3 Ways to Improve Your Sleep
Most people aren’t getting enough sleep, plain and simple. But—and this is the important thing to realize—we don’t recognize that we are sleep deprived. In my article on the science of sleep and in my comprehensive sleep guide, I covered this problem, discussed how sleep works, and shared a variety of practical ways to improve the quality of your sleep. If you’re looking for a primer on how to sleep better, check out those two resources.
However, if you want to improve your sleep, there are actually some very simple and practical ways to go about it. I call these strategies the 3 Levers of Sleep.
Here’s how the 3 Levers of Sleep work…
The 3 Levers of Sleep
If you want to improve the quality of your sleep and boost your performance there are 3 levers you can “pull” to give yourself a boost.
Intensity refers to how well you sleep. As I described in detail , there are different phases of sleep. Two of these phases are particularly important: Slow-wave sleep (also known as deep sleep) and REM sleep. The percentage of sleeping time you spend in these two phases largely determines the quality of your sleep each night.
Timing refers to when you go to sleep. What time do you go to bed? This factor is important for two reasons. First, if you get in bed around the same time each night, it is easier for your body to develop good sleep habits. Second, the time you go to sleep should be in accordance with your circadian rhythm.
Duration refers to how long you sleep. This one is simple: how much time do you spend sleeping each night? 6 hours? 8 hours? It can be easy to convince yourself that duration isn’t very important, but it is critical to your growth, performance, and recovery. Professional athletes often sleep over 10 hours per night. If you’re taxing your body and mind, then duration is crucial for you as well.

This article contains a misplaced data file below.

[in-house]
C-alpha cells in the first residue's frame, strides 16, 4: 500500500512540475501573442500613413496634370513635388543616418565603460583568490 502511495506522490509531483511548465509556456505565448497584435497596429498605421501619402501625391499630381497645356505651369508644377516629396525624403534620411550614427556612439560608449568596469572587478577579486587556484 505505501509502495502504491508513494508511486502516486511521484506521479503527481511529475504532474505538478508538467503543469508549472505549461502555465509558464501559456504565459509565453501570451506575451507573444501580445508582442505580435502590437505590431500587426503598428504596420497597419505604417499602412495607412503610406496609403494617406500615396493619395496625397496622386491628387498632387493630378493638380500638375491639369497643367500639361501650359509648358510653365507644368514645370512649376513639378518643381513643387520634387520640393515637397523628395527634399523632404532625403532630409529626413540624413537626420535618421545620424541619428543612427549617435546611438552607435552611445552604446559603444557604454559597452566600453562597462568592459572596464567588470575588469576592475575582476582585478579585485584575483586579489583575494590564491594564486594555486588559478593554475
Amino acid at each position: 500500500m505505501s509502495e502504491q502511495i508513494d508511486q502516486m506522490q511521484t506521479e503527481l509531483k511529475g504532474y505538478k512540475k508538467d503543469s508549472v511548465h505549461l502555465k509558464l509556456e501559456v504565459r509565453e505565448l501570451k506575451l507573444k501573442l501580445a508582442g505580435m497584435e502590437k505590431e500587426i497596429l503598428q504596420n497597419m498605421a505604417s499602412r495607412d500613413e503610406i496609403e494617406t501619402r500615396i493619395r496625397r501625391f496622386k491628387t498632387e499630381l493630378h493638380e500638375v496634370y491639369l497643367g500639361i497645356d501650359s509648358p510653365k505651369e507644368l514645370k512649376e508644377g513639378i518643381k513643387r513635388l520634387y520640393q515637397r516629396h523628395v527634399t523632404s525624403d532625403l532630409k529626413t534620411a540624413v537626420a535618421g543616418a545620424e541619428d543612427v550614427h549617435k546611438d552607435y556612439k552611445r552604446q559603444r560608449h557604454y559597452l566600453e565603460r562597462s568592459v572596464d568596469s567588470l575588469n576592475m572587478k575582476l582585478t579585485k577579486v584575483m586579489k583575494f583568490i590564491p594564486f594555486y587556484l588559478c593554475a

How to Sleep Better
How can you use these 3 levers to improve your sleep?
When it comes to intensity, the truth is that there isn’t much you can do. Your body largely manages the intensity of your sleep cycle for you. It adjusts automatically based on what you need and how much time you are spending asleep. Exercising consistently and getting proper nutrition will help, but these actions only indirectly improve sleep intensity.
This is actually good news because it simplifies things for you. Because your body manages the quality of your sleep on its own, you only need to focus on two factors: timing (when you go to bed) and duration (how long you’re in bed).
If we make another assumption, then we can simplify the situation even further. That assumption is this: You wake up at approximately the same time each day.
If you wake up at about the same time each day, then your sleep duration is basically determined by when you go to bed. Generally speaking, if you get into bed earlier, then you’ll end up sleeping more. Improve the timing and you’ll improve the duration as well.
And that brings us to this practical punchline…
Master Your Power Down Routine
If you’re focused on how to sleep better, timing is perhaps the most important of the 3 levers of sleep. The intensity of your sleep is managed automatically by your body. The duration of your sleep is largely dependent on when you get into bed (assuming you wake up around the same time each morning). And that means getting to bed at an earlier, more consistent time is critical for improving the quality and duration of your sleep.
Sleeping period not only determines how much you take rest but also the amount of energy and work you will be able to produce the next day. If you are taking proper recommended time sleep which is around 7-8 hours and maintain this cycle continuously for a extended period of time you will surely be able to notice a drastic change in your lifestyle and how much productive you have been since you are following the cycle.
To maintain the cycle I have mentioned the best ways as per my knowledge accounted from different researches and from my personal experience though I know not everyone’s body reacts the same but I would definitely recommend it as my routine has improved significantly. Talking about the other aspects of maintaining your sleep would be that it would be beneficial for you in a longer run , your metabolism and the way your body needs to cope up with the ageing factor requires you to start healthy as it is well said that “ Rome was not built in a day” . The earlier you start working on your body the longer it will pay you in many ways , you will notice that you stand out from others , for an instance you can see that from defence personnel who have retired but still not tired as they are trained for maintaining their health in the least resources available as they know if they do not sleep at night it would not matter as they still have to wake at 4am the next morning .
To conclude I would like to say starting from things that require the minimum effort from side and gradually going towards the harder things is the process you should follow .